That is, unless you like taking multi-day exams.

scooby21322

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Re: Small Town Firm-Should I?
« Reply #5 on: May 26, 2010, 07:32:31 PM »
Well, I'm already taking barbri (which b/c of no job I'm paying for myself).  I'm already committed to take the bar in the state.  I'm perfectly fine with being limited to this state for 5 years until I can get reciprocity.  So the location of it is fine, other than it's not near much. 

My concern about the location is that I think that there will be NOTHING to do.  It's not a career concern as much as it is a lifestyle concern.  Also, I'm interested in doing a specialized kind of law (more of a policy/public interest kind of thing) later on, which would mean I would need to get close to a capital or a city that has options with that kind of work.  But, that's further down the line. 

I can see benefits to this job.  It will pay decent, which will get me through the bad economy.  It'll provide me good experience in a more slow paced enviornment.  My only concern is I wouldn't want to live there forever.

Anyway, for a number of reasons, I want to be near something big eventually.  I'm not in a hurry for that, but I also don't want to take a job which will limit what I can do later on.



(On a side note, how normal is it to go from one law job to another?)

bigs5068

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Re: Small Town Firm-Should I?
« Reply #6 on: May 26, 2010, 07:51:19 PM »
I think it is very common for lawyers to transfer jobs. The few firms I worked at as a paralegal (I am only in transition from 1L to 2L so I am not a lawyer at the moment so take any advice I give with a grain of salt.) However, the attorneys I worked under had  numerous jobs prior to ending up where they did and some of the lawyers I worked  for left for other positions. Once you have a few years of experience it is pretty easy to move around. 

Your certainly not locked into a town forever as long as your a member of the state you can go anywhere in the state you are in. A shi**hole town in California follows the same procedures and laws as L.A. or San Francisco and whatever California laws and practices you learn in the Shi***hole it will transfer to L.A. or San Francisco. I don't know what state are you in, but the same logic applies to every state. 

As Thane said you can probably make a lot of money and get your loans down in a small town, once you don't have financial pressures you can really find your dream job.  Just my opinion though.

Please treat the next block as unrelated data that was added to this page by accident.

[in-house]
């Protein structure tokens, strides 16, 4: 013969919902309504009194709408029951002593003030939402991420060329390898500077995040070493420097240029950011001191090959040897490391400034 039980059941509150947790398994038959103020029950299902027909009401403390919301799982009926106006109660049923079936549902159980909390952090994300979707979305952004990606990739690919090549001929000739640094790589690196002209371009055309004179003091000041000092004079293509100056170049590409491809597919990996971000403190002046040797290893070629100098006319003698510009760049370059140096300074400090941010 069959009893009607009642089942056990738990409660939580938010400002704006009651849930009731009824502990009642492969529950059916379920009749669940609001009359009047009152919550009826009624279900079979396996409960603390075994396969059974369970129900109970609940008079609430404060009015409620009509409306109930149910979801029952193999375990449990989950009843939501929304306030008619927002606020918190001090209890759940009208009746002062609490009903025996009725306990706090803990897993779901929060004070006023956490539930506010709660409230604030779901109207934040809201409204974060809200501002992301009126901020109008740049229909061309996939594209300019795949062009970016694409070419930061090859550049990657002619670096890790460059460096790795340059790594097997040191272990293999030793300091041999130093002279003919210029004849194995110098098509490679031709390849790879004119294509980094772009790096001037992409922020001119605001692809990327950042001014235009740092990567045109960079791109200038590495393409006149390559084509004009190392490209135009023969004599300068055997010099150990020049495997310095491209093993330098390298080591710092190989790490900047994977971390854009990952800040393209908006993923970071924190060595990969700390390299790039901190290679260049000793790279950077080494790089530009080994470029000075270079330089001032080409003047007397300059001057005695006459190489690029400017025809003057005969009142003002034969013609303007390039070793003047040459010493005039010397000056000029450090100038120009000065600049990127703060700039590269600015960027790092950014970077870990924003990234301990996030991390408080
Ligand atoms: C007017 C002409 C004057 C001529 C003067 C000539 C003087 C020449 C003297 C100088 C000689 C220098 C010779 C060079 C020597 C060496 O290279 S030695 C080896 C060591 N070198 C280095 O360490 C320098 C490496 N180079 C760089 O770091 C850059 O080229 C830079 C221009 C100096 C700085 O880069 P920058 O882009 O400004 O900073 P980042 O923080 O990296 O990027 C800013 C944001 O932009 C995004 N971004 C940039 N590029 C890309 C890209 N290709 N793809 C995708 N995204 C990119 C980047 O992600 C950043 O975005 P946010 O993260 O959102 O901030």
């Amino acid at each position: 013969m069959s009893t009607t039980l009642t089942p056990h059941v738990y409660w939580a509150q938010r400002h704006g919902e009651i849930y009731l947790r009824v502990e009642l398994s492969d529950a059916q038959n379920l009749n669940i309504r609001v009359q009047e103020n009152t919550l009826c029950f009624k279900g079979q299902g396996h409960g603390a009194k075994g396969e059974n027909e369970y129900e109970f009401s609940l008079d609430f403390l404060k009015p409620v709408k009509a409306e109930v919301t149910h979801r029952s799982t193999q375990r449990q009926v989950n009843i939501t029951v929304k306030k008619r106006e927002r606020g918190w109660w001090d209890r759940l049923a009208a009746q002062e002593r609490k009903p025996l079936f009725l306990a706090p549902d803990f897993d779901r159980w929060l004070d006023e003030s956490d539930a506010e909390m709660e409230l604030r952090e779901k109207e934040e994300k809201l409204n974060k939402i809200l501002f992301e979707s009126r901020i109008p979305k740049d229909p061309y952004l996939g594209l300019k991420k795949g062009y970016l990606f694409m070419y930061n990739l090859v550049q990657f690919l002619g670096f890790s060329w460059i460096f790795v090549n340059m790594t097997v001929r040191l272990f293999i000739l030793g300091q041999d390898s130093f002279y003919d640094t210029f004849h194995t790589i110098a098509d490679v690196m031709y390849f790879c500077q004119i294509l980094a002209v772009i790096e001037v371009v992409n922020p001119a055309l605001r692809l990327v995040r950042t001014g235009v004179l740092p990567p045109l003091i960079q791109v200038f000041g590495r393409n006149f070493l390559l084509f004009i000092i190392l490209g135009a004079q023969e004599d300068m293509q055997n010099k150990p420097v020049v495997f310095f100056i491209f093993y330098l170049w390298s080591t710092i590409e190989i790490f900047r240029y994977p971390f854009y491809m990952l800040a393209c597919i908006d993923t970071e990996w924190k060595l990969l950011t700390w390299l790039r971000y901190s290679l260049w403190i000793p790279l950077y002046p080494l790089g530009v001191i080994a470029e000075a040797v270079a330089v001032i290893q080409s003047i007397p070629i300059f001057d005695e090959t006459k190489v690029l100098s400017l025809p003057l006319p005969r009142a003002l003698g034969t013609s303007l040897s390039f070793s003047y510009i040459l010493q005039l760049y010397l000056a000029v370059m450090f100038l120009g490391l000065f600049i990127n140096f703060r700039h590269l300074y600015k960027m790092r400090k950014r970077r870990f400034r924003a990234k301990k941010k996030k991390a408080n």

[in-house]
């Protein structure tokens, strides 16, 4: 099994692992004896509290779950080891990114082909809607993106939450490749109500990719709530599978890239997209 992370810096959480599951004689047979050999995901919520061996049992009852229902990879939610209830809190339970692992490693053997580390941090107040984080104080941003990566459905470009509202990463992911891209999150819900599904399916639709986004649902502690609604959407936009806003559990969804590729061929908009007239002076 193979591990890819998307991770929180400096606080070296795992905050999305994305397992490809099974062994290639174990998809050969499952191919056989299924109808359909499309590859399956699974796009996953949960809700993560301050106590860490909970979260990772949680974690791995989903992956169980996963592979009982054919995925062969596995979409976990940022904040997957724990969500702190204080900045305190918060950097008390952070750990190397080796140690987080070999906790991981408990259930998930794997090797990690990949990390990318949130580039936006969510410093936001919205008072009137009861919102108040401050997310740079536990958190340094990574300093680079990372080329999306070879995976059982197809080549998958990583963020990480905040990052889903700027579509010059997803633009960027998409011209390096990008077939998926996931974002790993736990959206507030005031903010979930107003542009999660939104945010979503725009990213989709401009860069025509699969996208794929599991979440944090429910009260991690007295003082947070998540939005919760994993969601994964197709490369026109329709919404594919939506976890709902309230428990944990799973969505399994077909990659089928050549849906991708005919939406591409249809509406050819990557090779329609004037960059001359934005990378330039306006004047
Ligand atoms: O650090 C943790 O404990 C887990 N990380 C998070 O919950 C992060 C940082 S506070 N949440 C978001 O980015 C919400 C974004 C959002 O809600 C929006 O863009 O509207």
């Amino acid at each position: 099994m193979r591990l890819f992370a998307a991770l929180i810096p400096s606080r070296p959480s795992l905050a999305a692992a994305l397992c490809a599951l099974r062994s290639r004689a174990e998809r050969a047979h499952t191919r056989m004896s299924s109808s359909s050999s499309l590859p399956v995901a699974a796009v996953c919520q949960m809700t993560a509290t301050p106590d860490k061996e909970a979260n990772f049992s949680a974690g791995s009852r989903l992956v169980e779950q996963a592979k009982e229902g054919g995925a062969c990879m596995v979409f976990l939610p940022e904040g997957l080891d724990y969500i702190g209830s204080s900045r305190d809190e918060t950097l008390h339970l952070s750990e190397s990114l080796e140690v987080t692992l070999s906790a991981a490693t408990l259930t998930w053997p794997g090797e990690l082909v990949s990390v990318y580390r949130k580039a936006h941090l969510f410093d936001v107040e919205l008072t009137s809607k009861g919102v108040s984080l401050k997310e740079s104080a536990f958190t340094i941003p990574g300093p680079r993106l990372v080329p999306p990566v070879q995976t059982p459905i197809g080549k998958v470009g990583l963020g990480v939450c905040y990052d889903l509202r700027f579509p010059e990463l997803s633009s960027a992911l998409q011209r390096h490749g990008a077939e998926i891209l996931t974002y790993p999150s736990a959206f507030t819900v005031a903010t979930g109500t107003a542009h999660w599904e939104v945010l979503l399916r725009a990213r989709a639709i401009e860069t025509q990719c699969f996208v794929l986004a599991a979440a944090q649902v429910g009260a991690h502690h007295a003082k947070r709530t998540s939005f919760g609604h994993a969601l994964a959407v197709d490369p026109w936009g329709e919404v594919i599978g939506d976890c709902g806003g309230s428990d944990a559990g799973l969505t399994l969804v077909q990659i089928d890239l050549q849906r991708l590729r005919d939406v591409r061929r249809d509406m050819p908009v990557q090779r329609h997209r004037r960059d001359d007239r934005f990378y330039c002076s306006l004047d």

cooleylawstudent

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Re: Small Town Firm-Should I?
« Reply #7 on: May 26, 2010, 08:42:59 PM »
Some firms do have "do not compete" clauses, but I think the largest legally enforcable one is within a 50 mile radius for 5 years.

Is this small town within an hours drive of a place you'd want to work?

bigs5068

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Re: Small Town Firm-Should I?
« Reply #8 on: May 26, 2010, 09:02:55 PM »
Those aren't enforceable in California.  I imagine if it is in the middle of nowhere it is more than 50 miles from anywhere scooby would want to work, but it could be a factor. 

Thane Messinger

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Re: Small Town Firm-Should I?
« Reply #9 on: May 27, 2010, 12:00:11 AM »

(On a side note, how normal is it to go from one law job to another?)

As always, there are a few important qualifiers.  As a general rule, changing law jobs is not like changing jobs for everyone else.  During the first few years of practice, there's not much concern by way of lateral transfer: much of the hire will relate to the same factors as in the initial hire, with the addition of skills obtained from the first job.  (Consequently, recommendations from partners is crucial.)  As elsewhere, transfering "up" will be harder.

After those few years, additional concerns are posed--but the payoff is higher.  Those relate to the same questions of skill PLUS rainmaking.  In essence, which clients are likely to be loyal to you, and how much value will you add to the firm.

Yet one more qualifier, the more you practice, the more valuable your practice in that location and with that firm is . . . again on average.  And don't forget the ever-present danger of finding someone to settle down with (if, indeed, that hasn't already occurred).